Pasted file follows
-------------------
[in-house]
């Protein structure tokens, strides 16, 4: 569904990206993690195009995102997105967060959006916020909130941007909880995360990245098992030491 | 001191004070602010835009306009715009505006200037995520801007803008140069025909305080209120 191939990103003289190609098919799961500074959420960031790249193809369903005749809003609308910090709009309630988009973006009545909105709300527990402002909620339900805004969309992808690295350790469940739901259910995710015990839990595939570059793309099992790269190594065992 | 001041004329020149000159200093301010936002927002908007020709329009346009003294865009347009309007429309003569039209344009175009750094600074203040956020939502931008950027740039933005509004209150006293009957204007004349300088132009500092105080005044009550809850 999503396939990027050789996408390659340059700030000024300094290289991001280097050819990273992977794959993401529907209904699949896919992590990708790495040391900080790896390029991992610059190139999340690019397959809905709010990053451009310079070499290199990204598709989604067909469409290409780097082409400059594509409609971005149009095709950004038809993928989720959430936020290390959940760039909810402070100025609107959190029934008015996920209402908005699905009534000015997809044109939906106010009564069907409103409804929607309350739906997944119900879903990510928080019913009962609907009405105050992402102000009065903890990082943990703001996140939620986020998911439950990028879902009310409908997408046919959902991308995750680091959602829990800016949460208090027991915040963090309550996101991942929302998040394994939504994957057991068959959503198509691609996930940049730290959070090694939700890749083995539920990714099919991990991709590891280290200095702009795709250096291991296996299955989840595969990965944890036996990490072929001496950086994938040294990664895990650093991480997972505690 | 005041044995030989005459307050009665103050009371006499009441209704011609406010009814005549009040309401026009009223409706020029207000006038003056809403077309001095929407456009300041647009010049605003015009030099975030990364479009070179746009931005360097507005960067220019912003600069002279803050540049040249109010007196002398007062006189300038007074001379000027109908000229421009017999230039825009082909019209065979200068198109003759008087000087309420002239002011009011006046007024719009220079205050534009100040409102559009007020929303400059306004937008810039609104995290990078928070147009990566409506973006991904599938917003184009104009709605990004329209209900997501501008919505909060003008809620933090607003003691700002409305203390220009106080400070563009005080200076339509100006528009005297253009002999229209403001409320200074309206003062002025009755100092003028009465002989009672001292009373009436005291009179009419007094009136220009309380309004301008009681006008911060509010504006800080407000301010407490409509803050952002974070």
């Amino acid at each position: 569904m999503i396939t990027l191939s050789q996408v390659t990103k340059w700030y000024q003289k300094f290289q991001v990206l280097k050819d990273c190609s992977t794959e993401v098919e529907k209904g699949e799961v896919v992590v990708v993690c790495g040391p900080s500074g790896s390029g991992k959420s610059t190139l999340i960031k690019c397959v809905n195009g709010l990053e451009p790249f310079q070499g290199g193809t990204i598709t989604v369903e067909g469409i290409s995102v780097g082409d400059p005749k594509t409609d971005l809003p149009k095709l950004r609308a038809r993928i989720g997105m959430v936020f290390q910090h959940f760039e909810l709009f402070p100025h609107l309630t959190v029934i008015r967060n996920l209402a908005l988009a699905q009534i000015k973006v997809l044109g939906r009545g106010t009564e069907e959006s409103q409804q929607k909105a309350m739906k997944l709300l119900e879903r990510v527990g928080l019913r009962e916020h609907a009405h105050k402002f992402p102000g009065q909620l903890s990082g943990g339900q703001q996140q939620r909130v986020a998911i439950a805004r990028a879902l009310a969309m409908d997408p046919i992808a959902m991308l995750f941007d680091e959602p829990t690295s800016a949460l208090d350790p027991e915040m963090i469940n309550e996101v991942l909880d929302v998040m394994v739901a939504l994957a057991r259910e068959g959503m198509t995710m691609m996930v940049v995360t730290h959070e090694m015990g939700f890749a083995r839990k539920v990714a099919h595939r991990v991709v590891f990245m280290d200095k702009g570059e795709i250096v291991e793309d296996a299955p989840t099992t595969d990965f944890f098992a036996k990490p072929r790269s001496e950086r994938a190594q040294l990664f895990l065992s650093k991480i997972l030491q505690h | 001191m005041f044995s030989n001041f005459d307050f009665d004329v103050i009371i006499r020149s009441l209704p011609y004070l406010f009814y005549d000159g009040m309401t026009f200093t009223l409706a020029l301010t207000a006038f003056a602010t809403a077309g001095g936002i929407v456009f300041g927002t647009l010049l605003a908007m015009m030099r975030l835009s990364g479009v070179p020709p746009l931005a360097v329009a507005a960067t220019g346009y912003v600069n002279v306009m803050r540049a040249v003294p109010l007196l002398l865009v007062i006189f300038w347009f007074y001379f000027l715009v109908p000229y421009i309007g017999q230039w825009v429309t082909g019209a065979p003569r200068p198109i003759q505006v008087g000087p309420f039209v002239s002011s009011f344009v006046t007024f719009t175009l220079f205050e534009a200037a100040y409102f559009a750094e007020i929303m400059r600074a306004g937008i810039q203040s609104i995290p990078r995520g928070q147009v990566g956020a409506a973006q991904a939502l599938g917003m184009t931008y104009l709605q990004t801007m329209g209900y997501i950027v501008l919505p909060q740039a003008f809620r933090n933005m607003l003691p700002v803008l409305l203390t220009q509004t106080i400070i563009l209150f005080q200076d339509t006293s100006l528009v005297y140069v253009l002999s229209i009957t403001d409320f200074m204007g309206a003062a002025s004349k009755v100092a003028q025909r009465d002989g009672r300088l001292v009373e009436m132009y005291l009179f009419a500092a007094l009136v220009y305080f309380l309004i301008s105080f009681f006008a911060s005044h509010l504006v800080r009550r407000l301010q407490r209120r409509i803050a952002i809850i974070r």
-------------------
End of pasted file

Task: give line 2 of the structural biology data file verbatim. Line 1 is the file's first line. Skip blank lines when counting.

């Protein structure tokens, strides 16, 4: 569904990206993690195009995102997105967060959006916020909130941007909880995360990245098992030491 | 001191004070602010835009306009715009505006200037995520801007803008140069025909305080209120 191939990103003289190609098919799961500074959420960031790249193809369903005749809003609308910090709009309630988009973006009545909105709300527990402002909620339900805004969309992808690295350790469940739901259910995710015990839990595939570059793309099992790269190594065992 | 001041004329020149000159200093301010936002927002908007020709329009346009003294865009347009309007429309003569039209344009175009750094600074203040956020939502931008950027740039933005509004209150006293009957204007004349300088132009500092105080005044009550809850 999503396939990027050789996408390659340059700030000024300094290289991001280097050819990273992977794959993401529907209904699949896919992590990708790495040391900080790896390029991992610059190139999340690019397959809905709010990053451009310079070499290199990204598709989604067909469409290409780097082409400059594509409609971005149009095709950004038809993928989720959430936020290390959940760039909810402070100025609107959190029934008015996920209402908005699905009534000015997809044109939906106010009564069907409103409804929607309350739906997944119900879903990510928080019913009962609907009405105050992402102000009065903890990082943990703001996140939620986020998911439950990028879902009310409908997408046919959902991308995750680091959602829990800016949460208090027991915040963090309550996101991942929302998040394994939504994957057991068959959503198509691609996930940049730290959070090694939700890749083995539920990714099919991990991709590891280290200095702009795709250096291991296996299955989840595969990965944890036996990490072929001496950086994938040294990664895990650093991480997972505690 | 005041044995030989005459307050009665103050009371006499009441209704011609406010009814005549009040309401026009009223409706020029207000006038003056809403077309001095929407456009300041647009010049605003015009030099975030990364479009070179746009931005360097507005960067220019912003600069002279803050540049040249109010007196002398007062006189300038007074001379000027109908000229421009017999230039825009082909019209065979200068198109003759008087000087309420002239002011009011006046007024719009220079205050534009100040409102559009007020929303400059306004937008810039609104995290990078928070147009990566409506973006991904599938917003184009104009709605990004329209209900997501501008919505909060003008809620933090607003003691700002409305203390220009106080400070563009005080200076339509100006528009005297253009002999229209403001409320200074309206003062002025009755100092003028009465002989009672001292009373009436005291009179009419007094009136220009309380309004301008009681006008911060509010504006800080407000301010407490409509803050952002974070």